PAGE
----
My cousin talked about how nobody ever went into her house through the front door. Everybody knew to come in through the side door that led to the kitchen. When we heard a knock on the front door we knew that someone was visiting from somewhere else. There were no strangers at my grandmother’s house, only visitors.

My grandmother welcomed everybody. One of the first thing she always did was to ask if you were hungry. Didn’t matter who you were or where you came from, she would try to feed you. And my cousin also reminded me that my grandmother welcomed anyone when they needed a place to stay.

He reminded me that she could be pretty tough at times. If you did something wrong, she was quick to scold you or spank you depending on the severity of the wrong. She was always a tough woman.

My grandmother survived many tragedies during her lifetime.  None of these tragedies ever seemed to slow her down or change her ways. She was always the same loving and welcoming person no matter what was going on in her life.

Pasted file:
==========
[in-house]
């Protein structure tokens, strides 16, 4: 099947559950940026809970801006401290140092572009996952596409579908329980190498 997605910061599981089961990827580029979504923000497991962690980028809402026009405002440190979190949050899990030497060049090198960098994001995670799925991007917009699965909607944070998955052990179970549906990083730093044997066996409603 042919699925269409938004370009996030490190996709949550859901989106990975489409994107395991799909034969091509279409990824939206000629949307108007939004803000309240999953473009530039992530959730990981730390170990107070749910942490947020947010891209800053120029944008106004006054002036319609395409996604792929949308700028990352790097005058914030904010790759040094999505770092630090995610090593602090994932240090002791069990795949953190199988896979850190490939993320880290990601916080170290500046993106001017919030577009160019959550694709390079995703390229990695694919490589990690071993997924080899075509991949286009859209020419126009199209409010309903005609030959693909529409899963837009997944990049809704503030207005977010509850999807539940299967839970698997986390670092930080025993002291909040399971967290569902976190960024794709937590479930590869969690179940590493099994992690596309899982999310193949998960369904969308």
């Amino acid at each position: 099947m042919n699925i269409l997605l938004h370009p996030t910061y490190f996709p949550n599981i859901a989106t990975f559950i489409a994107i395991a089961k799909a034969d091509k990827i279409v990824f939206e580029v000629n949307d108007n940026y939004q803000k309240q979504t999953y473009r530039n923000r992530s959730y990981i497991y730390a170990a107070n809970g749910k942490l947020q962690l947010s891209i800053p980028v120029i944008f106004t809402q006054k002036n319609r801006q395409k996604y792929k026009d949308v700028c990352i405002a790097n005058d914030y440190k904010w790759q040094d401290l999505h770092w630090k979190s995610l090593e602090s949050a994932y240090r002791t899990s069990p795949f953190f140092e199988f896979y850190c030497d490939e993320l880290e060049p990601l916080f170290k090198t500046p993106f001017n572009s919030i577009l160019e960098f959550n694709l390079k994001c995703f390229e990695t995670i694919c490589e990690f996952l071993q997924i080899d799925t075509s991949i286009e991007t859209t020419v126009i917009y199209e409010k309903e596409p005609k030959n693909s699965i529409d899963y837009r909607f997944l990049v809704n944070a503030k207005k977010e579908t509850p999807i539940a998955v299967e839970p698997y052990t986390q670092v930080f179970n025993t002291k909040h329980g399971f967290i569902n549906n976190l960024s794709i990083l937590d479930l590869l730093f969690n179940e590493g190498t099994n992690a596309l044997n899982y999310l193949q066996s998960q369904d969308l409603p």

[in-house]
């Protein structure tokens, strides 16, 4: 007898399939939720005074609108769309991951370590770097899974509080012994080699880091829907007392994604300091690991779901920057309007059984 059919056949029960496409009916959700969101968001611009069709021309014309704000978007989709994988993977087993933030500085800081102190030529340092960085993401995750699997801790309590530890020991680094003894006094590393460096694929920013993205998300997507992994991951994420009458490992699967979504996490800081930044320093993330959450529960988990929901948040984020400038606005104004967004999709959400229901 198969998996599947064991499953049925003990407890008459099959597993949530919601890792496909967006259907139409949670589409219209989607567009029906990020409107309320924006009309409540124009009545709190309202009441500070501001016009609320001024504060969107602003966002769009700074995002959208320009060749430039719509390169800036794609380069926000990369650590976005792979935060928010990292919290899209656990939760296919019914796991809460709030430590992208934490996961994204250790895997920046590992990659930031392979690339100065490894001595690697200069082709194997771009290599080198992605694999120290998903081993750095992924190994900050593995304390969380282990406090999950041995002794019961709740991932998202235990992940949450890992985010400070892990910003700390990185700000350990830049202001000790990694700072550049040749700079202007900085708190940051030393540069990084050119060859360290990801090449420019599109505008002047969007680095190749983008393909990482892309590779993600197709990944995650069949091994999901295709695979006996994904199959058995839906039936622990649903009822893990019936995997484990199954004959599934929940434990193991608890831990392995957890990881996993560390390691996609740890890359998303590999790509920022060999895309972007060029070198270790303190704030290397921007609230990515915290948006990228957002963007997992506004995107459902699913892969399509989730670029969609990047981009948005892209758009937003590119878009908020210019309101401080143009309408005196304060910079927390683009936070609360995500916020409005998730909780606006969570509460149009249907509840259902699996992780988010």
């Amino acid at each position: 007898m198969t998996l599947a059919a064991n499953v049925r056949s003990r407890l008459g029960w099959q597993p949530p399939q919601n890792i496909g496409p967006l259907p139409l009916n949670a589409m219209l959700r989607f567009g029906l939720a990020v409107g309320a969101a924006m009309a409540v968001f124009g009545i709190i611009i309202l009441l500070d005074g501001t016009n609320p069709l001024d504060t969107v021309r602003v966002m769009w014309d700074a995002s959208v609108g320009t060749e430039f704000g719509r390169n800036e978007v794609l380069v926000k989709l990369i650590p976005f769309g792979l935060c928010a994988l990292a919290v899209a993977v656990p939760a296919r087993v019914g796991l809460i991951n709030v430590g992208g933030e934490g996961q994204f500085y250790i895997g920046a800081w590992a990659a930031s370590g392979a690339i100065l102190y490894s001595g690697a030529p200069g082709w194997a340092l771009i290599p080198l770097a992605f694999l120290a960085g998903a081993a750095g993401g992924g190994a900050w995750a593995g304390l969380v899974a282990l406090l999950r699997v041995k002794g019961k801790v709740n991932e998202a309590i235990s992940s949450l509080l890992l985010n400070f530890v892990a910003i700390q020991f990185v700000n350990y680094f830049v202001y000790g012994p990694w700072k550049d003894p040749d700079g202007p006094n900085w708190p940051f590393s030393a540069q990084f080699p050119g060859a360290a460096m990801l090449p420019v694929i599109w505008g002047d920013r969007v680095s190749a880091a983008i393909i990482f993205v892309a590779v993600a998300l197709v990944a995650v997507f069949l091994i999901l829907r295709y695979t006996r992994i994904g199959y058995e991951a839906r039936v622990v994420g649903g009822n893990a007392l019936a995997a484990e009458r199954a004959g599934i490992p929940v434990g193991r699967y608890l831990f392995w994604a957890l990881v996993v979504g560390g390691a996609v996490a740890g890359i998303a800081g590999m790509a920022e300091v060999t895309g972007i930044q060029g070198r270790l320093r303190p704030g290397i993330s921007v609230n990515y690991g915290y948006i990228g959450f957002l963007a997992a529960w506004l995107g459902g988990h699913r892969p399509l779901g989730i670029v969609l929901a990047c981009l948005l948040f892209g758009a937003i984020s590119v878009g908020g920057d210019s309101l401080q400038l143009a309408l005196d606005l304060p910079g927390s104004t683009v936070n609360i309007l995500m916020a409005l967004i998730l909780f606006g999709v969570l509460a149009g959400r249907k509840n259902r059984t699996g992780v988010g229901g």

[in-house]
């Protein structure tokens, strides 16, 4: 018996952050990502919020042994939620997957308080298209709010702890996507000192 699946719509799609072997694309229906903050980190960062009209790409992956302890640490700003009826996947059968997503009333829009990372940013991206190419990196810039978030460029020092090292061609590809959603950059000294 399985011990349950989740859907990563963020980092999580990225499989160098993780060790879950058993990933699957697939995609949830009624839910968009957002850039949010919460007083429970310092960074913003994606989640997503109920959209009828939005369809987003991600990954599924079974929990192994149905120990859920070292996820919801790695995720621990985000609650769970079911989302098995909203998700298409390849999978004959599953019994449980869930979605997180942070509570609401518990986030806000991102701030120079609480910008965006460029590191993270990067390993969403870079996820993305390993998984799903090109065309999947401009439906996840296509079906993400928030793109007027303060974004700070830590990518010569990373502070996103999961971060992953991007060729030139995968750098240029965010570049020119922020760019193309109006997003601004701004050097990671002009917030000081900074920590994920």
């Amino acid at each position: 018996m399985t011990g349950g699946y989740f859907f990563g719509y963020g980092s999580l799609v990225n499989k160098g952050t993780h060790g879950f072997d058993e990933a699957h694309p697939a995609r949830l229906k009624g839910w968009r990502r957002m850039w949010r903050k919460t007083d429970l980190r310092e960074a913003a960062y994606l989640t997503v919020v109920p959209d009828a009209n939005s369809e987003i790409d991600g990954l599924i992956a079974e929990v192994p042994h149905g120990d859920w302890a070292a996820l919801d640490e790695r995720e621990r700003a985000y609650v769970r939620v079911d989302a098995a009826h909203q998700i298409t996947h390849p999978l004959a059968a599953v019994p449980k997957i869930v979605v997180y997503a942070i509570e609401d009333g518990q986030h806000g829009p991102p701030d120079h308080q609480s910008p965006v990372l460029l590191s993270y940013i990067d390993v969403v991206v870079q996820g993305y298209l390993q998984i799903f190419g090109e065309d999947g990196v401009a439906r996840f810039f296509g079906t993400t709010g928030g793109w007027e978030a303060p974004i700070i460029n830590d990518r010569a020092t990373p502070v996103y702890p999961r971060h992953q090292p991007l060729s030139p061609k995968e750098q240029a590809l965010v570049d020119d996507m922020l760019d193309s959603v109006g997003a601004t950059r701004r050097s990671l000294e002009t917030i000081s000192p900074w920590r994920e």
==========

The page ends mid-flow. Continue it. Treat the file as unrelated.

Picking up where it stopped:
I guess the biggest lesson I can take from my grandmother’s life is that it is possible to be tough and loving at the same time. There is no contradiction between these terms. My grandmother was always tough with us. She never babied us. But never in my life did I ever doubt her love.

On Quixotic Behavior

I have seen the news about an off-duty Los Angeles Police Department Officer firing a shot from his firearm while confronting a group of teenagers near his home. I watched 2 different versions of a video that documented; one that ended as the officer pulls out his firearm and fires, and one that continues after the shot and shows the scattering of the crowd; they both appear to be from the same source though one is edited to achieve a particular reaction. I observed a couple of things about this event, some from the video itself, but mostly from the reactions of the people who watched the video on social media.